Wednesday, June 7, 2017

From the Inside Out

Smiles plastered all over our faces.

Desks scrubbed, white boards cleared and grades in.  
Students said their good-byes, 
we breathed a long, releasing sigh.

School's out for the summer.  

The next school year has new surprises already lurking, trying to provoke uncertainty.  But, as Scarlet says, "We'll worry about that tomorrow."

now is time to release, 
sip my coffee slowly,
on this almost summer, rainy morning,
decompress and reflect on this past year.

 The beginning of the year began with my heart in my hand as I once again said good-bye to my own children.  It's not easy for Momma when her own kiddos live far away.  

I usually teach my students all three years of middle school.  I already knew some potential challenges I was going to face.

Personnel in my department was changing and I didn't know how these changes would impact me and my time.  I'm one of those teachers that stay at school for about one to two hours after the kids go home.  With these new changes, I was afraid I might have to move in.  

Then you have the usual challenges of having to keep up with your regular obligations,  professional development and the surprises that pop up unexpectedly.

And, finally, saying "Adios" to dear friends and co-workers who are moving on, never easy for me.  

As you might already know, I filter everything through my personal faith.  It's the way I roll.  And, I must say, in spite of all the obstacles, my God has been faithful.  He guided and strengthened me every step of the way.  I learned a few lessons, had a few blessings, and made it through one more time.  For that, I am truly grateful!

LESSON LEARNED:  One major and important lesson I re-learned is contentment comes from the inside out.

 There are so many distractors in education.  Every day there's a new one threatening to take us off track, provoking discouragement.  All these things can steal from us the fulfillment we seek from our profession.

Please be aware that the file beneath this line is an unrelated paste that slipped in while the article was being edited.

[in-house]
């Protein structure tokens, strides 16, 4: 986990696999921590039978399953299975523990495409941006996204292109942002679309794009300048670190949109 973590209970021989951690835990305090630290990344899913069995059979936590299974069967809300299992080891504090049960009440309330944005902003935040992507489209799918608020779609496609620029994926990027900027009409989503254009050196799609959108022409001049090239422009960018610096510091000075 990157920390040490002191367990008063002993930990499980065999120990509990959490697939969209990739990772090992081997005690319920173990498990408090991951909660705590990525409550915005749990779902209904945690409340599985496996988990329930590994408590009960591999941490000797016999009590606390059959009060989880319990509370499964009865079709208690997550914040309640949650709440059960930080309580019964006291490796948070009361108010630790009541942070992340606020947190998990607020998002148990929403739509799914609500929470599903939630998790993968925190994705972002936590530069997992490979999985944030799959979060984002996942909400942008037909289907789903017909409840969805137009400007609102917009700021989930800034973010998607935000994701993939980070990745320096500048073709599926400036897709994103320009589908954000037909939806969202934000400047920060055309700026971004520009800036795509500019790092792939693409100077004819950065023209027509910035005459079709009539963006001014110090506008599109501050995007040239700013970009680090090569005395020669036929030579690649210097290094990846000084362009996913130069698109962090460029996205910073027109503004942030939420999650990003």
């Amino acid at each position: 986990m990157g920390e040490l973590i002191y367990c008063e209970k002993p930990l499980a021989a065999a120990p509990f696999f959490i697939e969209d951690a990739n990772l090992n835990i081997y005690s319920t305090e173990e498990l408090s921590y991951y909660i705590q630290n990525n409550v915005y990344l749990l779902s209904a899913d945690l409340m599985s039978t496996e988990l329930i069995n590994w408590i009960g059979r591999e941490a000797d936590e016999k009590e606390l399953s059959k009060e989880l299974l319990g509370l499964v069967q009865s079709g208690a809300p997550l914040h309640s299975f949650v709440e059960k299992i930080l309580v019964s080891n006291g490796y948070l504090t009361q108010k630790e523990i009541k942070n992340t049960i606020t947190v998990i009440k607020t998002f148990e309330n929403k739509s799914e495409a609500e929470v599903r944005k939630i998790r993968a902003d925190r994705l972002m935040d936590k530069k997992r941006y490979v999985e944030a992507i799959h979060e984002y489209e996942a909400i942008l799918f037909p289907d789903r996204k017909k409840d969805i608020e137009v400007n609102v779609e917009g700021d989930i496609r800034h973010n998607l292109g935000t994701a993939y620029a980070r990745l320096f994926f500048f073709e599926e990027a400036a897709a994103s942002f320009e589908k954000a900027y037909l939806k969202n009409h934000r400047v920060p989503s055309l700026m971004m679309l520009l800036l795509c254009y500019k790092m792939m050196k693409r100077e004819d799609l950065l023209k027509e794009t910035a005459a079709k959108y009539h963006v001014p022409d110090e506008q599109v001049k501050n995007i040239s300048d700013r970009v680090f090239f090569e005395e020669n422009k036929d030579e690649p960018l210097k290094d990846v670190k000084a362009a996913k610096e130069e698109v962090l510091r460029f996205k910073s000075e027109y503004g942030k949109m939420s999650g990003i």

Education can be messy, it's not always neat and prescriptive.  It's a struggle.  Some days we're on top of the world, making strides and feeling as if we are making a difference.  Then other days it feels as if we are literally fighting against gravity.  But, we cannot really measure our full contribution from one day to the next because education is a process, it's not a moment.  Education doesn't just happen,
it's developed.  

For my professional development goal this year I chose to learn about how to help students reflect on their learning.  I took it one step further and worked on reflecting on my teaching and my daily do's.  I purchased the book, "Mindsets in the Classroom" by Mary Cay Rici.  I learned a lot about how our thinking about what we need to learn directly impacts our success.  I learned how we as teachers can self-jeopardize progress because of our own fixed mindsets.  So, I decided to work on changing some of my own mindsets and go-to reactions.

Here are some mindsets I changed:

-Some days I decided to just "shake things off" rather than dwell in uncertainty.

-Other days I decided to keep my comments to myself.

-Some days I decided to go with my professional opinion even if it wasn't popular.  

-I chose to listen, really listen, and learn.

-I chose, to be honest about my shortcomings because they're there even though I don't always care for others to know.

-I sometimes decided to move "urgent things to do" to "important, can wait until tomorrow".